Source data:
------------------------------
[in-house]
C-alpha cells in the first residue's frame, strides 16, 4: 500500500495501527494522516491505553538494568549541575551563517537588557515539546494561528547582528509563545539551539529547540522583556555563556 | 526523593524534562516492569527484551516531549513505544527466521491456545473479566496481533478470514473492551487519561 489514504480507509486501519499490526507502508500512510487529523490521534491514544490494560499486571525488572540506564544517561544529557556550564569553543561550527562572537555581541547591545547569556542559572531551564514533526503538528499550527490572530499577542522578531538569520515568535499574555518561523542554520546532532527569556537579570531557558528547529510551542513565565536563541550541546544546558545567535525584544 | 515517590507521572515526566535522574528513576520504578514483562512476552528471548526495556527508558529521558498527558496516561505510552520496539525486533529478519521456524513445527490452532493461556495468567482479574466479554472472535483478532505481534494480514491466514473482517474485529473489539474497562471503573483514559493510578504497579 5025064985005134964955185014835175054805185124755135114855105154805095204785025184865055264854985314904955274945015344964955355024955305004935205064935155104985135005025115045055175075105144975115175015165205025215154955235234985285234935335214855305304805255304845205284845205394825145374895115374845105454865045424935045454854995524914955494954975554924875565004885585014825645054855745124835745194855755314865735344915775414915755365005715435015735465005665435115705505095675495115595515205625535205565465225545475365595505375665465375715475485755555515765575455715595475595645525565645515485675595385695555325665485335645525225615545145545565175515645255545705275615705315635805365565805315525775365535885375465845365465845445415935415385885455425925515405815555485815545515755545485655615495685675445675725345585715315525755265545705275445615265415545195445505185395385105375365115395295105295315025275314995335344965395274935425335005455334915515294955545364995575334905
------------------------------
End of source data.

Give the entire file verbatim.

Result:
[in-house]
C-alpha cells in the first residue's frame, strides 16, 4: 500500500495501527494522516491505553538494568549541575551563517537588557515539546494561528547582528509563545539551539529547540522583556555563556 | 526523593524534562516492569527484551516531549513505544527466521491456545473479566496481533478470514473492551487519561 489514504480507509486501519499490526507502508500512510487529523490521534491514544490494560499486571525488572540506564544517561544529557556550564569553543561550527562572537555581541547591545547569556542559572531551564514533526503538528499550527490572530499577542522578531538569520515568535499574555518561523542554520546532532527569556537579570531557558528547529510551542513565565536563541550541546544546558545567535525584544 | 515517590507521572515526566535522574528513576520504578514483562512476552528471548526495556527508558529521558498527558496516561505510552520496539525486533529478519521456524513445527490452532493461556495468567482479574466479554472472535483478532505481534494480514491466514473482517474485529473489539474497562471503573483514559493510578504497579 5025064985005134964955185014835175054805185124755135114855105154805095204785025184865055264854985314904955274945015344964955355024955305004935205064935155104985135005025115045055175075105144975115175015165205025215154955235234985285234935335214855305304805255304845205284845205394825145374895115374845105454865045424935045454854995524914955494954975554924875565004885585014825645054855745124835745194855755314865735344915775414915755365005715435015735465005665435115705505095675495115595515205625535205565465225545475365595505375665465375715475485755555515765575455715595475595645525565645515485675595385695555325665485335645525225615545145545565175515645255545705275615705315635805365565805315525775365535885375465845365465845445415935415385885455425925515405815555485815545515755545485655615495685675445675725345585715315525755265545705275445615265415545195445505185395385105375365115395295105295315025275314995335344965395274935425335005455334915515294955545364995575334905